The narrow road leading to the church in Findon is lined on both sides with trees and on one old beech tree stump I found some intriguing fungi, which as usual I haven’t managed to identify. Of course I tried some small samples out in the dyepot but sadly, as the photo below shows, the results were not particularly worthwhile.
These samples were all dyed using an alum mordant.
These fine specimens looked wonderful growing all around the tree stump and gave the colour shown on the left-hand skein (plus a pinch of iron) and the centre skein.
These were lying on the grass and looked quite sinister. They gave the colour shown on the right-hand skein.
I think this might be a specimen of Hoof Fungus Fomes fomentarius. It certainly resembles a horse’s hoof and I didn’t want to disturb it for the dyepot.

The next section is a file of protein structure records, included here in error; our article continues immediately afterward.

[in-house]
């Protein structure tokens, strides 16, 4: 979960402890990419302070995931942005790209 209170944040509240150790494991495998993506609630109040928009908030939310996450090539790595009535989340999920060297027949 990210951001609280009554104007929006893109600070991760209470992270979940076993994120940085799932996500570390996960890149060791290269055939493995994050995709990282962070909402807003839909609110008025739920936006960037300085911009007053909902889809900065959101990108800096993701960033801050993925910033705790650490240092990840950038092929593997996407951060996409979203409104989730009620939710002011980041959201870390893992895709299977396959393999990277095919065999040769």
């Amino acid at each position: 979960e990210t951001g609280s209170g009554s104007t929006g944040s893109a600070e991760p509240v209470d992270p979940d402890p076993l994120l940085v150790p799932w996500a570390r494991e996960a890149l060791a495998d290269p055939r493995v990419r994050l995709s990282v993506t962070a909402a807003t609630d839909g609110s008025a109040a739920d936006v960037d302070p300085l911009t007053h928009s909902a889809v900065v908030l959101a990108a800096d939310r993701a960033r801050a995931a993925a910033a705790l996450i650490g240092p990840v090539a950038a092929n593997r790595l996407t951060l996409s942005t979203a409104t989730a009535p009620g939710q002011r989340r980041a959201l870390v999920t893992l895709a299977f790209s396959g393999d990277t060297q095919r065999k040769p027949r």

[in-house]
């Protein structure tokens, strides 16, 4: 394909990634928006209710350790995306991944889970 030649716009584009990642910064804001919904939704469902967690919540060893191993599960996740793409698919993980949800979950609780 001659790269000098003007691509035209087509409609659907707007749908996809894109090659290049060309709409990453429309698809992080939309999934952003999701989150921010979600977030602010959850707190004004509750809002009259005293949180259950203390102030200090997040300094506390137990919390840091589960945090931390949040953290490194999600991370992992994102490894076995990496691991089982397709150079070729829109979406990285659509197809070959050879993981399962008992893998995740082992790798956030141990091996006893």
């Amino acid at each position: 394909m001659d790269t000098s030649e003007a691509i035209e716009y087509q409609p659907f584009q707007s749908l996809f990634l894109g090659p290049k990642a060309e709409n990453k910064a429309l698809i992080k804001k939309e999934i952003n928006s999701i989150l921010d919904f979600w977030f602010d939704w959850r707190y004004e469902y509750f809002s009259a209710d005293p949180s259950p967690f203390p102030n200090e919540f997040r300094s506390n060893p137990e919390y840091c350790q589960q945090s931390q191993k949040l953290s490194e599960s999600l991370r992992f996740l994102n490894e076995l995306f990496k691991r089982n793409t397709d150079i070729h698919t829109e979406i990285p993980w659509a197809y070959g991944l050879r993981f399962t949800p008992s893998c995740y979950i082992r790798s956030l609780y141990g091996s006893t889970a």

Might the upper fungus in this photo be Ganoderma applanatum or Artist’s fungus? Whatever these fungi may be, they looked too attractive to sacrifice for the dyepot.
A few days later my husband pointed out some mushrooms growing on our front lawn, which I think are probably a species of Hygrocybe. These proved more useful in the dye pot and gave a pretty shade of yellow on an alum mordant. I’m afraid I forgot to photograph the mushrooms before I used them in the dyepot, so the photo below of the dyed skein shows the used mushrooms from the dyebath, plus one fresh mushroom I managed to find. I should also add that the depth of yellow achieved was actually considerably deeper than it appears in the photo.